Beyond Confrontation: Community-Centered Policing Tools

16 Oct 2014 | PolicyLink
Beyond Confrontation: Community-Centered Policing Tools
Above: Courtesy of UPI, David Broome

PolicyLink and Advancement Project are collaborating on a series of briefs focusing on improving the relationships between police and communities of color across the country by lifting up effective innovations already underway in different police departments and communities.

The series, Beyond Confrontation: Community-Centered Policing Tools, builds on Community-Centered Policing: A Force for Change published by PolicyLink and Advancement Project in 2001. The first brief in the new series, Limiting Police Use of Force: Promising Community-Centered Strategies, explores steps for reducing the use of excessive or unnecessary force.  A  foreword to the series outlines seven principles that can be used as guidelines in efforts to create safe, trusting, and healthy communities.

The tragic killing of Michael Brown in Ferguson, Missouri, and the excessive police response to subsequent community protests are a glaring reminder that there is still much work to be done to change how police engage with the communities they are sworn to protect. We hope organizers, community leaders, and advocates will use these principles and in-depth information in the briefs — which reveal positive practices that are already underway around the country — to push mayors and police departments  to change their policies and practices to advance community-centered policing.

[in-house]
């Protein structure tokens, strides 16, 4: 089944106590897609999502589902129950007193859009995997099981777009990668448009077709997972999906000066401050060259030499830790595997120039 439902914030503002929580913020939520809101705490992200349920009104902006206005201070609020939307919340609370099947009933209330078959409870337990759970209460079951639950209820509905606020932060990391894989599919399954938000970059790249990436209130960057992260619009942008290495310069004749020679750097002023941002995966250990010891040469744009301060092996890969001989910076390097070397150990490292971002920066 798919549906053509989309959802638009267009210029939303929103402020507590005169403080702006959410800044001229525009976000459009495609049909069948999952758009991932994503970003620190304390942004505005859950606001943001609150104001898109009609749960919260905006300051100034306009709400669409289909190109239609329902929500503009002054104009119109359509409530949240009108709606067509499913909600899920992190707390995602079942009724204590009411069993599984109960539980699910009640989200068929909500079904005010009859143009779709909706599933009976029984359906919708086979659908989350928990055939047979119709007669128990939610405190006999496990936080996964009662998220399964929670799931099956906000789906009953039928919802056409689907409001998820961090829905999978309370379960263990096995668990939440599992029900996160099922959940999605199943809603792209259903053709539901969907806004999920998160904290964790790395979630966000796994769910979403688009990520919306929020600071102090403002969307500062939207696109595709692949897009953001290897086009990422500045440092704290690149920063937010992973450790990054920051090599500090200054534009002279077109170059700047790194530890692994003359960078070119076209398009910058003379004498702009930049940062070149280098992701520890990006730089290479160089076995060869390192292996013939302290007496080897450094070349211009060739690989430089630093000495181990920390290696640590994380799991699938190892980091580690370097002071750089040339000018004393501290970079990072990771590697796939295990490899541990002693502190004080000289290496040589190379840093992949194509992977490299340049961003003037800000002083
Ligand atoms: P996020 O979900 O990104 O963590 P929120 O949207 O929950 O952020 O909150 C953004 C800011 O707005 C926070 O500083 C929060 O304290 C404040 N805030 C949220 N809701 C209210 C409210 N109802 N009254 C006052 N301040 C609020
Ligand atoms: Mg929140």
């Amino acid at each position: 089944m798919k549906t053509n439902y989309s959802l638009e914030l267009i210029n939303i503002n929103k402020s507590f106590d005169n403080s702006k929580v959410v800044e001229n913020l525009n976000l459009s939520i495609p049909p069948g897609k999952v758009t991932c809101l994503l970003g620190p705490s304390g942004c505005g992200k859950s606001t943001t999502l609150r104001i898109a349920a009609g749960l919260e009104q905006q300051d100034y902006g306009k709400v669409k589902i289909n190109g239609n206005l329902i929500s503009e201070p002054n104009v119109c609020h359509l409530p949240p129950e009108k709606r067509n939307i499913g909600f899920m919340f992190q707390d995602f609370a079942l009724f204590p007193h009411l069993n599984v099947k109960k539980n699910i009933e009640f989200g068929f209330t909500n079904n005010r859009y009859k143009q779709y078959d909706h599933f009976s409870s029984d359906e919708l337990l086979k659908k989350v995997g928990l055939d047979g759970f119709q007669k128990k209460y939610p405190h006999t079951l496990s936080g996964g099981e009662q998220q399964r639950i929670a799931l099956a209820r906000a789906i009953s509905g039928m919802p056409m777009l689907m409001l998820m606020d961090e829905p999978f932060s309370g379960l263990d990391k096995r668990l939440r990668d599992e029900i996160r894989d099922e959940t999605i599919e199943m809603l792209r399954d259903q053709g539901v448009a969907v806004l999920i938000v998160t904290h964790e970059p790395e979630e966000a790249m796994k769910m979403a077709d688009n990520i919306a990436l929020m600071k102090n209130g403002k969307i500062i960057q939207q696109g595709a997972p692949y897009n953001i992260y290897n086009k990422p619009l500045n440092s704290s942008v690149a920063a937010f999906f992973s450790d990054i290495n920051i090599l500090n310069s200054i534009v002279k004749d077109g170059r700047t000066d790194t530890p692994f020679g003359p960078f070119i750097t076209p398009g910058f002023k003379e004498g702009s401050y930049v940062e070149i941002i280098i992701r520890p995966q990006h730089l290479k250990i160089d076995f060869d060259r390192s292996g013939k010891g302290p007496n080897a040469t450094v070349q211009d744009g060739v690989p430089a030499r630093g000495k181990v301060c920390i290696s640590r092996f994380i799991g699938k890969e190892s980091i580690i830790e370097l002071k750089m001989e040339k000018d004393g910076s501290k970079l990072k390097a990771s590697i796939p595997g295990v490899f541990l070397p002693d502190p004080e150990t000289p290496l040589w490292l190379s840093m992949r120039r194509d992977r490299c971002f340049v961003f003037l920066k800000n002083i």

With partner organizations — such as SEIU, Gamaliel, Leadership Conference on Civil and Human Rights, and PICO National Network  — across the nation, we will continue to advocate for community-centered policing. We hope you will join this collaborative effort and share these briefs and the principles widely.  Collectively, we can push for and advance greater trust and respect between communities and their police force — a critical step towards ensuring that not one more person of color is tragically killed by police.